Sign up for our free newsletter
Free D.C. news, delivered to your inbox daily.
In which the author discusses five books he’d read, if time permitted.
1. Economic Report of the President, by Council of Economic Advisers.
Does anyone else think it’s weird that Amazon has released a free Kindle version of the Economic Report of the President? I’d make a joke about collusion between government and major corporations, but I can’t figure out who’s profiting here: 1) I don’t think anyone’s going to run out and buy an Amazon Kindle so they can instantaneously access this riveting document and 2) I don’t think that the Council of Economic Advisers has any great incentive to ensure that their scintillating report is available in an exciting new format. Maybe this is just one of those value-neutral, semi-humorous, but historically insignificant examples of cross-cultural, near-Jungian synchronicity, like the indie rock/hip-hop Judgment Night soundtrack, or when Andy Warhol was on Love Boat.
2. Willie Mays: The Life, The Legend, by James S Hirsch.
Speaking of alternative hip-hop, Rage Against the Machine was an obscure band from the 1990s that made a little-known video called “Killing in the Name” (Please note: this is a link to an “official” YouTube video that is most definitely NOT the official “Killing in the Name” video I first saw in 1993) about American Indian Movement activist Leonard Peltier. Peltier, convicted of killing an FBI agent in the 1970s, is a controversial figure. Maybe Rage would have found more success if they’d written songs and made videos about people that everyone can admire. People who, against all odds and in the face of much adversity, broke down the color barrier in baseball. People like Willie Mays. And maybe, had Rage Against the Machine been more successful, Harvard alum/guitar-pedal loving guitarist Tom Morello never would have had to start Audioslave with Soundgarden refugee Chris Cornell.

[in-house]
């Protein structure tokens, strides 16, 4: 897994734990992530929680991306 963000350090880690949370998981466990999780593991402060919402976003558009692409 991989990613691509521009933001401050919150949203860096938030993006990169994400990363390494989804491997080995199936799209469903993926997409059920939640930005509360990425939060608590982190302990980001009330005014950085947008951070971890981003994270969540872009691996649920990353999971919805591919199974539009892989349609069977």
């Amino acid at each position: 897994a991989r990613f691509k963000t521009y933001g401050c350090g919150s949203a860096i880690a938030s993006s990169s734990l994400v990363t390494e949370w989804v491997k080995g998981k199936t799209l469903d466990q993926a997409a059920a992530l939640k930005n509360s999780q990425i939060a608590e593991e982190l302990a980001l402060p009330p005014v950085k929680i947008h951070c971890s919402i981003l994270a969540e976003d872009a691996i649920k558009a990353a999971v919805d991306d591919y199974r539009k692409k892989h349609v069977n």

3. Taming the Gods: Religion and Democracy on Three Continents, by Ian Buruma.
I just finished watching Bill Maher‘s Religulous, and boy, are my arms tired. So, too soothe them, I will place this fine hardback book — also about the confluence between religion and political culture — in my upraised palms and read, read, read to my heart’s content. Who knows what will happen?
4. Saving Henry: A Mother’s Journey, by Laurie Strongin.
Laurie Strongin, the author of this book, gave birth to a child struck with Fanconi’s anemia, which I don’t totally understand, but seems really terrible and fatal, since people don’t generally write books about how their children were struck with minor colds or boo-boos. But check this out via press release: Strongin and her husband “became the first couple to undergo an extremely controversial procedure called preimplantation genetic diagnosis (PGD) to conceive a matched sibling. Their embryos, conceived in a lab, were screened and tested so that the best match could be implanted in Laurie’s womb through IVF. Her next child’s cord blood could then be used to save Henry’s life—but only if the child was born before Henry’s blood failed.” Jesus Christ! Nothing like a brutal story of a genetic miracle to make one feel thankful that one’s cubicle has a window and, by some administrative oversight, that window is sunny and south-facing.
5. A Reader on Reading, by Alberto Manguel.
I know it’s really New Yorkery (the magazine, not the city) to enjoy books about writing as an art or reading as a craft or writing as a craft or reading as an art, but the pale, thin, astigmatized among us who’ve spent the last 27 years reading and writing as much as possible just can’t resist the (semi-masturbatory) temptation to, from time to time, dip into a tome about dipping into tomes, if you know what I mean. Because every writer and every reader is a dreamer, living in a poetic (or prosaic) world where, somehow, fictional Londoners or Parisians or New Yorkers (the people, not the magazine) or Martians or Indians or doctors or lawyers or prep-school dropouts or Mormon vampires are more real than actual Londoners or Parisians or New Yorkers (the people, not the magazine) or Martians or Indians or doctors or lawyers or prep-school dropouts or Mormon vampires, because reading is magic, dig?